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Phoenix conducts creative, Orwellian warrant roundup

by Chris Hinyub, published

Last week, more than 1,800 people with outstanding warrants lined up outside a command post at a north central Phoenix church, surrendering themselves to police. On-site judges, prosecutors and fine-payment counselors housed in tents facilitated what one Phoenix police spokesman called “a very interesting experiment”: a concerted push by municipal courts and policy enforcers to resolve some of the city's110,000 outstanding misdemeanor-arrest warrants, without actually having to make arrests.

Most of the participants in the New Opportunity Warrant Clear Up Program came in response to mailers sent out with water bills, which advertised a fresh start for thousands of area citizens who've been charged with misdemeanor crimes like traffic violations, domestic violence, shoplifting, or failure to appear in court.

Phoenix Municipal Court spokesman Loren Braud told the Arizona Republic,

"The judges at the site can make a warrant go away if a person pays a fine. If the person makes a good-faith payment and gets on a plan to settle the fine, the judge can quash the warrant. It seems to be working very well."

Police Sgt. Tommy Thompson agrees that the program has been a success. On top of the 1,800 warrants resolved last week, he says hundreds more are expected to be resolved this, the last week of the two-week program.

Police and the Phoenix Municipal Court pioneered the warrant clearing program as a cost savings measure. If people have incentive to voluntarily turn themselves in, officers don't have to waste time and money serving warrants and making misdemeanor arrests, officials say.

According to Thompson, the city "wants to see the short-term and possible long-term effects of first encouraging people to come in on their own and get their warrants out of the way, then bringing them in."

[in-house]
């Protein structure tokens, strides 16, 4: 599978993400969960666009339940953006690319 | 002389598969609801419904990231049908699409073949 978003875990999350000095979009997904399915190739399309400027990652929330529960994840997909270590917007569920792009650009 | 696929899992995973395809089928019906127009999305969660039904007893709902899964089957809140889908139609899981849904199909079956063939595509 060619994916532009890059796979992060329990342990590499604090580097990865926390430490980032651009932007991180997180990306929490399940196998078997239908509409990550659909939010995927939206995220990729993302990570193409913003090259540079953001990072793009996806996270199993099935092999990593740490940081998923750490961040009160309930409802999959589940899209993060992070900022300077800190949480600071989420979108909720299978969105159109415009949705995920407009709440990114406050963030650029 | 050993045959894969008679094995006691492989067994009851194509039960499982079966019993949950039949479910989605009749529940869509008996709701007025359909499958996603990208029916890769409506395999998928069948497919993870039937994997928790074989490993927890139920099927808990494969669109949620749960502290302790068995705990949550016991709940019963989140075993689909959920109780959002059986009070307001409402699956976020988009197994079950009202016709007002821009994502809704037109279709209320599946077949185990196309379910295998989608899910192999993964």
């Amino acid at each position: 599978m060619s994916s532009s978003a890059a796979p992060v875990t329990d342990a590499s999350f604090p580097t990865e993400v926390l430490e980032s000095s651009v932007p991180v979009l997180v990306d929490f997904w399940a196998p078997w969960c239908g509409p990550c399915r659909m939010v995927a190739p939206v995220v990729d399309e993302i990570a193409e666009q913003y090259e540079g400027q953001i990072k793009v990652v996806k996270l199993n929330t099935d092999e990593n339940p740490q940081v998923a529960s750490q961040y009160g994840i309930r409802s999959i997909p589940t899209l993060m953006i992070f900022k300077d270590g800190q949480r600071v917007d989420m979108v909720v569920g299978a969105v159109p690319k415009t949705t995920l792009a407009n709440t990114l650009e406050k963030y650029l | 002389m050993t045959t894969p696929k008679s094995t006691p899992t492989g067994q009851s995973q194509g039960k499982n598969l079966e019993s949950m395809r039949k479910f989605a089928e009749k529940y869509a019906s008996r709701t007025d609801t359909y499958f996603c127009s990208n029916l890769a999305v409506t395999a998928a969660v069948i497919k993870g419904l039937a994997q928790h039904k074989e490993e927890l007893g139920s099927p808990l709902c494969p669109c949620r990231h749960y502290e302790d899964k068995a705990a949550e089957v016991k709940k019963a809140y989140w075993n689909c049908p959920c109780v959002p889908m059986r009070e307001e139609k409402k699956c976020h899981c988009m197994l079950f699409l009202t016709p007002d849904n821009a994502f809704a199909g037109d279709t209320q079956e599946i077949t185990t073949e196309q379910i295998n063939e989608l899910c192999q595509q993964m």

And bring them in they have. What started as a program to clear warrants off the books of over 2,000 residents through fine payment plans or other arrangements that avoid jail bookings (a costly procedure for cities who have to house their inmates in county facilities), has turned into an all out warrant roundup with a 'prisoner holding area' making its debut on the scene. What Thompson didn't divulge to the press was that, Starting Monday, Phoenix police quietly shifted away from the tactic of using a carrot to that of the stick.

"The police department is actively enforcing our list of outstanding misdemeanor warrants. So we're actually out there arresting people at their homes or wherever we can locate them, and bringing them to this command post where we process them and book them into jail,"

Sgt. Leah Ray told FOX 10 news on Monday, adding:

"It's the first time we've done anything like this... we have judges, prosecutors, defenders, and a full bond window out here."

Though Thompson says we will have to wait on a review of  the program by city officials, he is adamant that Phoenix has already saved "well over $200,000" on the people that have already been processed without booking them into jail.

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